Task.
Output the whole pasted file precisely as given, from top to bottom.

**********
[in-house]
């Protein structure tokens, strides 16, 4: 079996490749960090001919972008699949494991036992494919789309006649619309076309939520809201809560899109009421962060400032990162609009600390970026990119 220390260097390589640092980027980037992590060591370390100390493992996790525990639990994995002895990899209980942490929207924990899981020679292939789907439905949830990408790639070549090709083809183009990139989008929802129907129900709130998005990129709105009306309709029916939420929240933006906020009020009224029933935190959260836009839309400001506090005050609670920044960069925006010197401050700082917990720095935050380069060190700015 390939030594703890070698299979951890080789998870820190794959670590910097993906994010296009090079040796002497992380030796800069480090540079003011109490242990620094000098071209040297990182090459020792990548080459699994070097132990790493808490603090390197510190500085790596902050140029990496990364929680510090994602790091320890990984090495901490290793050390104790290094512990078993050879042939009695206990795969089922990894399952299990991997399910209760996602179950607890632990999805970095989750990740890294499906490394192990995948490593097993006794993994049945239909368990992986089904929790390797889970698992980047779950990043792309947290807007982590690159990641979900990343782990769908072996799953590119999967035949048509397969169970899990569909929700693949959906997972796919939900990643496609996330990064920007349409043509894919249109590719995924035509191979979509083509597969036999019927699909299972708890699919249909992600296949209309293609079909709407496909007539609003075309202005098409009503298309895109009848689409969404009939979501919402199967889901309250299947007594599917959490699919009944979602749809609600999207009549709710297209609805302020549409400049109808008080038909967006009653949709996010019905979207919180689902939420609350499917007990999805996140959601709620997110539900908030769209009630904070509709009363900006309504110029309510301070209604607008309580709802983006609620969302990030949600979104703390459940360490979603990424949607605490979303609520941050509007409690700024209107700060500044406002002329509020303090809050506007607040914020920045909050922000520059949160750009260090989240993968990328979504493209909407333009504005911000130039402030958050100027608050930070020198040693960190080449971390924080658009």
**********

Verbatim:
[in-house]
């Protein structure tokens, strides 16, 4: 079996490749960090001919972008699949494991036992494919789309006649619309076309939520809201809560899109009421962060400032990162609009600390970026990119 220390260097390589640092980027980037992590060591370390100390493992996790525990639990994995002895990899209980942490929207924990899981020679292939789907439905949830990408790639070549090709083809183009990139989008929802129907129900709130998005990129709105009306309709029916939420929240933006906020009020009224029933935190959260836009839309400001506090005050609670920044960069925006010197401050700082917990720095935050380069060190700015 390939030594703890070698299979951890080789998870820190794959670590910097993906994010296009090079040796002497992380030796800069480090540079003011109490242990620094000098071209040297990182090459020792990548080459699994070097132990790493808490603090390197510190500085790596902050140029990496990364929680510090994602790091320890990984090495901490290793050390104790290094512990078993050879042939009695206990795969089922990894399952299990991997399910209760996602179950607890632990999805970095989750990740890294499906490394192990995948490593097993006794993994049945239909368990992986089904929790390797889970698992980047779950990043792309947290807007982590690159990641979900990343782990769908072996799953590119999967035949048509397969169970899990569909929700693949959906997972796919939900990643496609996330990064920007349409043509894919249109590719995924035509191979979509083509597969036999019927699909299972708890699919249909992600296949209309293609079909709407496909007539609003075309202005098409009503298309895109009848689409969404009939979501919402199967889901309250299947007594599917959490699919009944979602749809609600999207009549709710297209609805302020549409400049109808008080038909967006009653949709996010019905979207919180689902939420609350499917007990999805996140959601709620997110539900908030769209009630904070509709009363900006309504110029309510301070209604607008309580709802983006609620969302990030949600979104703390459940360490979603990424949607605490979303609520941050509007409690700024209107700060500044406002002329509020303090809050506007607040914020920045909050922000520059949160750009260090989240993968990328979504493209909407333009504005911000130039402030958050100027608050930070020198040693960190080449971390924080658009």